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Happy Birthday, George!

John Hench, Tori Atencio, Kathy Knutson and George McGinnis in HorizonsGeorge McGinnis (R) inspects the newly-installed Nova Cite show scene for Horizons with fellow Imagineers John Hench, Tori Atencio and Kathy Knutson

Today marks the birthday of someone near and dear to the hearts of all Disney fans, even if you might not know his name. George McGinnis is perhaps best known as Show Designer for the legendary EPCOT attraction Horizons, but his resume features an astounding list of accomplishments from three decades of work with Imagineering.

An industrial designer by training, George came to WED Enterprises in 1966; when you consider that his first assignment was designing transportation systems for the Progress City model, you start to realize why he’s close to our hearts here. Some of his other early work included the famous Mighty Microscope from Disneyland’s Adventures Thru Inner Space, the Rocket Jets for 1967′s New Tomorrowland and 1971′s Magic Kingdom, the trains for Big Thunder Mountain Railroad, Walt Disney World’s WEDway PeopleMover cars, and the submarines for the Magic Kingdom’s 20,000 Leagues Under the Sea.

If that’s not enough, he also developed the design of Space Mountain and created the robots for 1979′s The Black Hole; his design of that film’s villainous Maximillian was one of the most successful elements of that film and remains a cult favorite.

In 1979, George was named the Industrial Design Manager for the EPCOT project. Before becoming Show Designer for Horizons, which opened in 1983, he contributed to design concepts for Spaceship Earth, Universe of Energy, Communicore, World of Motion, and World Showcase. He designed the Astuter Computer Revue and yet another iconic robot – the interactive SMRT-1.

After his EPCOT work, George designed both the Mark V and Mark VI Disney monorails. He also helped with the design of Delta’s Dreamflight in the Magic Kingdom. What did he do then? Well, if you’re ever ridden in any of these ride vehicles, you have George to thank: the Splash Mountain logs, the backstage tour trams at the Disney-MGM Studios, the jeeps of Disneyland’s Indiana Jones Adventure as well as the Time Rovers in Florida’s Countdown to Extinction, and the rockets from Disneyland Paris’s Space Mountain. If you’ve been to Florida’s Animal Kingdom park, you can thank him if you enjoyed your ride on the Kilimanjaro Safari jeeps, the Wildlife Express steam trains, or the Kali River Rapids rafts.

Do you start to see how important George’s work has been?

George retired from WDI in 1995, but has continued to consult with the company on several projects since. He also has remained an active part of the online Disney community, always willing to engage with fans and to answer any question you might throw his way.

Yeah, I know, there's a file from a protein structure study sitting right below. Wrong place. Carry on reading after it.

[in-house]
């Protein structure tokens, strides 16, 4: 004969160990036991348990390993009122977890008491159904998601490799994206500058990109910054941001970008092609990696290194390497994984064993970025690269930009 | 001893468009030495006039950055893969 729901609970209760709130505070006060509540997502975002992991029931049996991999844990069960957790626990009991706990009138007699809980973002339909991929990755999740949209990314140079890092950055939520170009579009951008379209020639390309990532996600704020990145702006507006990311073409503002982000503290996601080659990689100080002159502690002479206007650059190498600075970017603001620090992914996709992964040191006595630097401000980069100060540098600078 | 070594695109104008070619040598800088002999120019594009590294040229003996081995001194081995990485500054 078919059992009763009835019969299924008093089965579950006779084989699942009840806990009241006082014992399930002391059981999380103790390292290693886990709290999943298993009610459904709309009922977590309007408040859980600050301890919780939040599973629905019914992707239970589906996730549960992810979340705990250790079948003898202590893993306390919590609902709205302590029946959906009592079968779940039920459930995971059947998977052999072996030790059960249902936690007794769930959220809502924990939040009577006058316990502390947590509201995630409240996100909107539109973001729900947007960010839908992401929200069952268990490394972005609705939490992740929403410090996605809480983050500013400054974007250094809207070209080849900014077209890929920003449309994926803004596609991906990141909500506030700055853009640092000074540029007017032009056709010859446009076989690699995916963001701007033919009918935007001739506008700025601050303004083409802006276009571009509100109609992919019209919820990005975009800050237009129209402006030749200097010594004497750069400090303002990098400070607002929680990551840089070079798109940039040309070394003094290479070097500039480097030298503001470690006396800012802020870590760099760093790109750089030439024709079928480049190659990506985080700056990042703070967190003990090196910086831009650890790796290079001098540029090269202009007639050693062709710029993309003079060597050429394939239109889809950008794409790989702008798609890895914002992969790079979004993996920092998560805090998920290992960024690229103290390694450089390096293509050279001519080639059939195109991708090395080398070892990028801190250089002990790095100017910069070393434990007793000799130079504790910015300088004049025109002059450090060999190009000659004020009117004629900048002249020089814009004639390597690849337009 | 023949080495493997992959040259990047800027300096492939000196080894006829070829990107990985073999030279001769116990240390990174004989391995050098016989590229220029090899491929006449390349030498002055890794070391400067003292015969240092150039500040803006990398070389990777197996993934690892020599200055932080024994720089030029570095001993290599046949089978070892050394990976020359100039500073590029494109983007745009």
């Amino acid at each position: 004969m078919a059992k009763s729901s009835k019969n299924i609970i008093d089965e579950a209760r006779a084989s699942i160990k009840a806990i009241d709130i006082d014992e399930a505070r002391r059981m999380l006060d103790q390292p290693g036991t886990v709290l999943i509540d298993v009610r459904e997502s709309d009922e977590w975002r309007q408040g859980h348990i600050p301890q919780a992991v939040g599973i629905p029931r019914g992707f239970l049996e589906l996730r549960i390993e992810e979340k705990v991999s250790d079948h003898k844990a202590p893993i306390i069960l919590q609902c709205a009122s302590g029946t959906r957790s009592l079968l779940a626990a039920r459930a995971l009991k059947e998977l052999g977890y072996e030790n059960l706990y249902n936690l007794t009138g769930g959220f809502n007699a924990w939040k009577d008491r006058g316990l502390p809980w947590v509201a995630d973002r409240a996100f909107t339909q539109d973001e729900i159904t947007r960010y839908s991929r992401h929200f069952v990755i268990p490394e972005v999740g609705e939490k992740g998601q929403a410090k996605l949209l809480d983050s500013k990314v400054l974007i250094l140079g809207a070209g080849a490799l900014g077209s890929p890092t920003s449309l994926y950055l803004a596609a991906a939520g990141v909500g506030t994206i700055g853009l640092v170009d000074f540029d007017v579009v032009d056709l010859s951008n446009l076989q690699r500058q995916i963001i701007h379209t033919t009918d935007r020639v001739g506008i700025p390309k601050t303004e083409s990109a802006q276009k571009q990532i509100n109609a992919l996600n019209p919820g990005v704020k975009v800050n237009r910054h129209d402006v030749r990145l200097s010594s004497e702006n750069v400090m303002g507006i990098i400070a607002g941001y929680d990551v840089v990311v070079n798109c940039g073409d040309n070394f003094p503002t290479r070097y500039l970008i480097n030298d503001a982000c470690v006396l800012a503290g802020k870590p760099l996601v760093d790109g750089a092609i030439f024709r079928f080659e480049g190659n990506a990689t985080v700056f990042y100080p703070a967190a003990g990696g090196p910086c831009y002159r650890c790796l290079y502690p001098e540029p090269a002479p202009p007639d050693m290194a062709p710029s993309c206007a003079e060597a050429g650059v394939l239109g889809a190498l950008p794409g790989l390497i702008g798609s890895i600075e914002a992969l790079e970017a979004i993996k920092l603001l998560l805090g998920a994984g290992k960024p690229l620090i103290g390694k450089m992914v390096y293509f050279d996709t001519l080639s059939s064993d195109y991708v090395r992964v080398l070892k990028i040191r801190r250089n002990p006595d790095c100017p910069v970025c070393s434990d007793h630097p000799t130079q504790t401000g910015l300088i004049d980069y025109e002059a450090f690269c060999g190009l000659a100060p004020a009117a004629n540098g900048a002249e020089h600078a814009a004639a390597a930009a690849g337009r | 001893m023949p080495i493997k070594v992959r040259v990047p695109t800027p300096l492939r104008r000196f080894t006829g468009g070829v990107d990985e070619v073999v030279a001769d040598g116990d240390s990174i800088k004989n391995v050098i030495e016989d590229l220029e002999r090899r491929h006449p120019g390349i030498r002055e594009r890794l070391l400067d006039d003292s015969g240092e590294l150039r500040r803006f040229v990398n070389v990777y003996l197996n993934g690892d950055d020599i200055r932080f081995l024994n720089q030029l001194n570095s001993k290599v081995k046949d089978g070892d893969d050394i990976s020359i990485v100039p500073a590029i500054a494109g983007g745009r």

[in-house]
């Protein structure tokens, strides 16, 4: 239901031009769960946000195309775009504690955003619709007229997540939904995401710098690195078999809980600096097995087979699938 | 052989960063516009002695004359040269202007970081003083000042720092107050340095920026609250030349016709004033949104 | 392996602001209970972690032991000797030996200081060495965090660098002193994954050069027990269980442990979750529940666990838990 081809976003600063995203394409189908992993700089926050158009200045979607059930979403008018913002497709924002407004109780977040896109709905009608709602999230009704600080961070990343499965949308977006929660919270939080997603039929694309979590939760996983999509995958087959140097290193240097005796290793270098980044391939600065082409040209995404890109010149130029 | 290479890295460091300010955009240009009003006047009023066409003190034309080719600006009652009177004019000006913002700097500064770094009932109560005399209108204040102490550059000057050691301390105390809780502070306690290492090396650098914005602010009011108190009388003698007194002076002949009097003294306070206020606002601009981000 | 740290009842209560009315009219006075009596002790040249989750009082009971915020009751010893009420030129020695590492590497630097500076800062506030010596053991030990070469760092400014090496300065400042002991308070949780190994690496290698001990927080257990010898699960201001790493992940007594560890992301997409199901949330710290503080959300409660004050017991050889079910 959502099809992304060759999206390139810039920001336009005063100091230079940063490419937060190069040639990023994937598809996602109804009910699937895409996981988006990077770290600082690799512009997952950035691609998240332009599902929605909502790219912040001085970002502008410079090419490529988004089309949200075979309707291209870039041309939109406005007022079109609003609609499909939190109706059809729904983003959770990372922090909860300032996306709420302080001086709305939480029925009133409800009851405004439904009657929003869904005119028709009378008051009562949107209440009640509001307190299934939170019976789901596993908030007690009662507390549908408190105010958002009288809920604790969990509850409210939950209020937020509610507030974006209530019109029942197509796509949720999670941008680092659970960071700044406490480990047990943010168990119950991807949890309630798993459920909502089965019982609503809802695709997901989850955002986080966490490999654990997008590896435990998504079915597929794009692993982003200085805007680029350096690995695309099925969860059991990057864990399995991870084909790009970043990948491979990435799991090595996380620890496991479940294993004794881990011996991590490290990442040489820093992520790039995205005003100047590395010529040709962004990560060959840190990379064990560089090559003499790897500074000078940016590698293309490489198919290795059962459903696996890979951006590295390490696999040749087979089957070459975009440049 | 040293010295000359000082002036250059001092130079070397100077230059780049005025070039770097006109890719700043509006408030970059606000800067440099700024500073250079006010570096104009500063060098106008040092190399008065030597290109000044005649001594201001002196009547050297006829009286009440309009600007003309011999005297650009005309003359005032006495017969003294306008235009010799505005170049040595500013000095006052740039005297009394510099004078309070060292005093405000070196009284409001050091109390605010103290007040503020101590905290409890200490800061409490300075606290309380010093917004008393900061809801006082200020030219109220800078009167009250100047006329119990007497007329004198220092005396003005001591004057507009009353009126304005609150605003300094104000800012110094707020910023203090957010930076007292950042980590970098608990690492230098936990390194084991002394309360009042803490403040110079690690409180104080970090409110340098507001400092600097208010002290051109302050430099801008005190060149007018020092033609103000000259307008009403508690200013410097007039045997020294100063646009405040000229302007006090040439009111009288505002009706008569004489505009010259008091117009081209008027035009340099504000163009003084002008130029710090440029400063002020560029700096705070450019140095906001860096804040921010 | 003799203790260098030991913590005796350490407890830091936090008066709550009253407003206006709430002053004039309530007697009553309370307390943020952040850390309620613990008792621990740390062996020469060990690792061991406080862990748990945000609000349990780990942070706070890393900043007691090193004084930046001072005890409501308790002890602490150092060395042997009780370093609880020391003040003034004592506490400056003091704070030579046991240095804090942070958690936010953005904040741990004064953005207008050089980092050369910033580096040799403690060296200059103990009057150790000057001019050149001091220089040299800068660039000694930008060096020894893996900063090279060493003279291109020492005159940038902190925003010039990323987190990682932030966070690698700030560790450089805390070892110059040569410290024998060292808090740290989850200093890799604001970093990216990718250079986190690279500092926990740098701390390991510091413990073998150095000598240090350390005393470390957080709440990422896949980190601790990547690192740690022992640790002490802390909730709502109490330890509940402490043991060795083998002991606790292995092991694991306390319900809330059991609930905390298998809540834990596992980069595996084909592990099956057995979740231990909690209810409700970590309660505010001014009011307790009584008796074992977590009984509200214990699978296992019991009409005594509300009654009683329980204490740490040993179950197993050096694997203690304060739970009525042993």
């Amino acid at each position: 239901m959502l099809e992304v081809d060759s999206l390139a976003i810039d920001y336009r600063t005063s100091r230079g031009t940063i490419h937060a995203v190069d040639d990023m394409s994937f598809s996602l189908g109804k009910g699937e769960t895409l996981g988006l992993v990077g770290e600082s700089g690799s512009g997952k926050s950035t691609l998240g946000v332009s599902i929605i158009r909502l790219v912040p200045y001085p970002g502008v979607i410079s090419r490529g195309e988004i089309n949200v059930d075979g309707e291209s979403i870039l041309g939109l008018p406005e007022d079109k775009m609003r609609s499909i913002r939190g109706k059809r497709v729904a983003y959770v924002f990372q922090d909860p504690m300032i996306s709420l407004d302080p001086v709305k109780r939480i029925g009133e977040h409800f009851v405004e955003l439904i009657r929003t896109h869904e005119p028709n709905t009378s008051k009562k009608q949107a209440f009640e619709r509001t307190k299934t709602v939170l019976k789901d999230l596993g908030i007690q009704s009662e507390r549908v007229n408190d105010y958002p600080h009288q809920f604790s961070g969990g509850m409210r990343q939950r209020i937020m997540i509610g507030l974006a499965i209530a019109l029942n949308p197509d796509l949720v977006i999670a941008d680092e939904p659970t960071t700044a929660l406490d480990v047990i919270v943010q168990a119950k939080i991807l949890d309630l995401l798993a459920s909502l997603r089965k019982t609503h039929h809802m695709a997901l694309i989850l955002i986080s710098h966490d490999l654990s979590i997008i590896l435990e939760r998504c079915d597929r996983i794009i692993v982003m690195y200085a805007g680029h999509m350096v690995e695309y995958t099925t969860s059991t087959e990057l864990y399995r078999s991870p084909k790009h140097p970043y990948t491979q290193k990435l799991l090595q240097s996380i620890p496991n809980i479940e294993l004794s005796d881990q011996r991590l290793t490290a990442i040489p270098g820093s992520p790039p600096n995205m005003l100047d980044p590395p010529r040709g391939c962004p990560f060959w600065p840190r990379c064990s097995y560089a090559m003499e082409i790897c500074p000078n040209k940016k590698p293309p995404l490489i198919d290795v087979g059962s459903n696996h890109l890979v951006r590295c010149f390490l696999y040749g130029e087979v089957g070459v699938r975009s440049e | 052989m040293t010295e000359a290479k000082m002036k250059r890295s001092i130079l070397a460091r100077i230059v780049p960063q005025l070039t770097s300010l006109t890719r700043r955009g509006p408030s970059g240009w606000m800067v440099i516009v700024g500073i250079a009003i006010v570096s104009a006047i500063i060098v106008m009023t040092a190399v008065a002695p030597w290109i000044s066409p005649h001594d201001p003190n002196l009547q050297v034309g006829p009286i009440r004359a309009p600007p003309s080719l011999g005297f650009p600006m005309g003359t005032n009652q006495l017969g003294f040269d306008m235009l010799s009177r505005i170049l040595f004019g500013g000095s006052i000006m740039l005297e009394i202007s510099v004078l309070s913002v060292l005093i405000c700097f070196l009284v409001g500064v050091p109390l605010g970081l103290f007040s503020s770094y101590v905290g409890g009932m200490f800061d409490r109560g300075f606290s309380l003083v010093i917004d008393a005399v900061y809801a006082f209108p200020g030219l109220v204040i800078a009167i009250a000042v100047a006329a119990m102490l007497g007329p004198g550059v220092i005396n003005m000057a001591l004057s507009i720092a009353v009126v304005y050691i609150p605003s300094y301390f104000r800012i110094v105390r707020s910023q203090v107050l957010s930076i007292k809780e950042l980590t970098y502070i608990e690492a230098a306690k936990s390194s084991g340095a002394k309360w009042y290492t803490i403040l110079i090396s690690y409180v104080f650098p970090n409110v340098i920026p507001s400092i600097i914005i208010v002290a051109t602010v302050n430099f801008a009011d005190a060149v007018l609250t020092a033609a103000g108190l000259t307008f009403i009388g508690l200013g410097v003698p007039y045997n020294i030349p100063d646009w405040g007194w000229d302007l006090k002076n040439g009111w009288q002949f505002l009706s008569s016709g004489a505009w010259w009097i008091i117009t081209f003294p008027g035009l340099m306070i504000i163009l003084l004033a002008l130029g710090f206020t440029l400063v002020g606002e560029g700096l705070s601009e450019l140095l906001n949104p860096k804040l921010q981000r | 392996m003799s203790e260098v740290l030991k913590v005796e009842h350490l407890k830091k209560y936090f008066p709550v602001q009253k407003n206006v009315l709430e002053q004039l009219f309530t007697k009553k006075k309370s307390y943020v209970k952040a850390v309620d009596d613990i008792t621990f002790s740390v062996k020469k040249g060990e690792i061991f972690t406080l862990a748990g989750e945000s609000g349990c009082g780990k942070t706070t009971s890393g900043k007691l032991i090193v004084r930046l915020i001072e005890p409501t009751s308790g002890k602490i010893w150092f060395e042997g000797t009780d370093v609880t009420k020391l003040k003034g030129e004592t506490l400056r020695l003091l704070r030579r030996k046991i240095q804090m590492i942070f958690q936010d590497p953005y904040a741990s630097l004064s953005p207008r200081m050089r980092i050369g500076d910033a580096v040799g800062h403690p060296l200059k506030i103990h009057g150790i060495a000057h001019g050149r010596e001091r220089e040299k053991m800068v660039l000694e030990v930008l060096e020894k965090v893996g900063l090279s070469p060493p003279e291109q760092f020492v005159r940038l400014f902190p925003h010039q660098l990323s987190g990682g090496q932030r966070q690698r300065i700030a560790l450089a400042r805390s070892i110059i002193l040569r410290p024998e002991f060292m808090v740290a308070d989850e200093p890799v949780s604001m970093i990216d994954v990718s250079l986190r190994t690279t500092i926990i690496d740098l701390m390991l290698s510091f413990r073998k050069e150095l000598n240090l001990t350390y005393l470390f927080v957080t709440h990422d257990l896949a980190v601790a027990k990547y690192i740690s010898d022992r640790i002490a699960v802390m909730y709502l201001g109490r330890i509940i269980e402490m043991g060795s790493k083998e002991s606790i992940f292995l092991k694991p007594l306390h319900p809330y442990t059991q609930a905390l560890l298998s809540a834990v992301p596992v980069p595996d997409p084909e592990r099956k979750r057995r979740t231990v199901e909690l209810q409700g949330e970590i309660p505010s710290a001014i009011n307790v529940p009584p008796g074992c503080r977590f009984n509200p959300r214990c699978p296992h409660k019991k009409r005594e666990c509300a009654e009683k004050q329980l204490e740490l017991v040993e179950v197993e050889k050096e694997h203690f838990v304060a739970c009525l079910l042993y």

Here at Progress City, we have a healthy roster of people who leave comments fairly frequently; we also have many hundreds of people who visit every day but never chime in. I’d like to ask that everyone who comes across this article take a moment and, if you’ve ever appreciated the fruits of his labor, leave George a birthday message in the comments below. I’ll make sure he sees them!

In any case, a very happy birthday, George – I can never thank you enough for bringing to reality my absolute favorite attraction of all time. Many of us can dream it, but you did it!

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12 comments to Happy Birthday, George!

  • Mr. McGinnis, you’ve had a hand in many of my best Disney memories (not the least of which is Horizons…the day there’s a full fledged VR simulation of that attraction is the day I disengage from the real world). Happiest of birthdays to you, and thank you for all you’ve given us Disney fans.

  • android.dreamer

    Happy Birthday, George!

    Thanks for all your hard work, but I have a few problems with some of your vehicles:

    — Splash Mountain logs —
    -no safety bar
    -my legs get squished
    -seats are uncomfortable
    -I can’t remove water on them before I sit down and people step on the seat to get in tracking in mud where I am going to sit down.

    — the Backstage Tour trams —
    -no sun protection
    -tram can be noisy and take away from the scenery
    -I can’t see well from middle seats

    — Time Rovers in Dinosaur —
    -too jerky and mechanical
    -passengers constantly have problems with the seatbelts
    -no dials, speed gages, etc. that should be seen

    — Kilimanjaro Safari jeeps –
    -very poor suspension
    -speaker system is inaudible

  • Nancy Rumbarger

    George, A very happy birthday to you. I am so proud of you….all your accomplishments and the good person you are. I am very proud to be your step sister.
    Love, Nancy

  • Happy belated George! Thank you for inspiring a legion of future lovin’ / Disney lovin’ geeks like me!!!